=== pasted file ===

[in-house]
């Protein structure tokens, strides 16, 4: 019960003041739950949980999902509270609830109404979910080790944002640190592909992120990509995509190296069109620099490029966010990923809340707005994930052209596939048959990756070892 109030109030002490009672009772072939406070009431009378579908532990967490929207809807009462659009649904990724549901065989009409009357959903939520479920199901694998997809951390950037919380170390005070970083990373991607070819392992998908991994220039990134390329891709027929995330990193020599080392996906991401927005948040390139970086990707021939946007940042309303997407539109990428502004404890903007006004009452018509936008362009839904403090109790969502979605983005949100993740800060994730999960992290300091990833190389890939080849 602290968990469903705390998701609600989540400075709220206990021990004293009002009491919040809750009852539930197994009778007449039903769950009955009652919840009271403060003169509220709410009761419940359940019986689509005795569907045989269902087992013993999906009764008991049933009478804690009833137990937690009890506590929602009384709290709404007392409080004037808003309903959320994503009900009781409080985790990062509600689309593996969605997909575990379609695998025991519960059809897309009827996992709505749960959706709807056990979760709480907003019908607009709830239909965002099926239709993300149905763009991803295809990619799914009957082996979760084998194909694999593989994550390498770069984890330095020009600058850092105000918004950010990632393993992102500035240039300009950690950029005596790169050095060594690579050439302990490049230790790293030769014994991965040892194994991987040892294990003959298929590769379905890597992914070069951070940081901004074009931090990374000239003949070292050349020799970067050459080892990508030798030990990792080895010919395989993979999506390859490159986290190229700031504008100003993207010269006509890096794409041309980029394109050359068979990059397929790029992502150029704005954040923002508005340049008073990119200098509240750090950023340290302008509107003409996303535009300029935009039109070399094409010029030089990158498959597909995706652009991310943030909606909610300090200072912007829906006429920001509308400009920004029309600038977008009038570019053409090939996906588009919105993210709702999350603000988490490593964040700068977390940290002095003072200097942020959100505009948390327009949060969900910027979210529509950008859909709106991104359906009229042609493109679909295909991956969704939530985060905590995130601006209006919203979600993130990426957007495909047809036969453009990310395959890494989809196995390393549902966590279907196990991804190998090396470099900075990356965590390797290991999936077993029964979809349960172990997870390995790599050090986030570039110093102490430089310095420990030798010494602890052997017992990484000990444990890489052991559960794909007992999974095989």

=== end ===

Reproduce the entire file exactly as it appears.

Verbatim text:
[in-house]
């Protein structure tokens, strides 16, 4: 019960003041739950949980999902509270609830109404979910080790944002640190592909992120990509995509190296069109620099490029966010990923809340707005994930052209596939048959990756070892 109030109030002490009672009772072939406070009431009378579908532990967490929207809807009462659009649904990724549901065989009409009357959903939520479920199901694998997809951390950037919380170390005070970083990373991607070819392992998908991994220039990134390329891709027929995330990193020599080392996906991401927005948040390139970086990707021939946007940042309303997407539109990428502004404890903007006004009452018509936008362009839904403090109790969502979605983005949100993740800060994730999960992290300091990833190389890939080849 602290968990469903705390998701609600989540400075709220206990021990004293009002009491919040809750009852539930197994009778007449039903769950009955009652919840009271403060003169509220709410009761419940359940019986689509005795569907045989269902087992013993999906009764008991049933009478804690009833137990937690009890506590929602009384709290709404007392409080004037808003309903959320994503009900009781409080985790990062509600689309593996969605997909575990379609695998025991519960059809897309009827996992709505749960959706709807056990979760709480907003019908607009709830239909965002099926239709993300149905763009991803295809990619799914009957082996979760084998194909694999593989994550390498770069984890330095020009600058850092105000918004950010990632393993992102500035240039300009950690950029005596790169050095060594690579050439302990490049230790790293030769014994991965040892194994991987040892294990003959298929590769379905890597992914070069951070940081901004074009931090990374000239003949070292050349020799970067050459080892990508030798030990990792080895010919395989993979999506390859490159986290190229700031504008100003993207010269006509890096794409041309980029394109050359068979990059397929790029992502150029704005954040923002508005340049008073990119200098509240750090950023340290302008509107003409996303535009300029935009039109070399094409010029030089990158498959597909995706652009991310943030909606909610300090200072912007829906006429920001509308400009920004029309600038977008009038570019053409090939996906588009919105993210709702999350603000988490490593964040700068977390940290002095003072200097942020959100505009948390327009949060969900910027979210529509950008859909709106991104359906009229042609493109679909295909991956969704939530985060905590995130601006209006919203979600993130990426957007495909047809036969453009990310395959890494989809196995390393549902966590279907196990991804190998090396470099900075990356965590390797290991999936077993029964979809349960172990997870390995790599050090986030570039110093102490430089310095420990030798010494602890052997017992990484000990444990890489052991559960794909007992999974095989």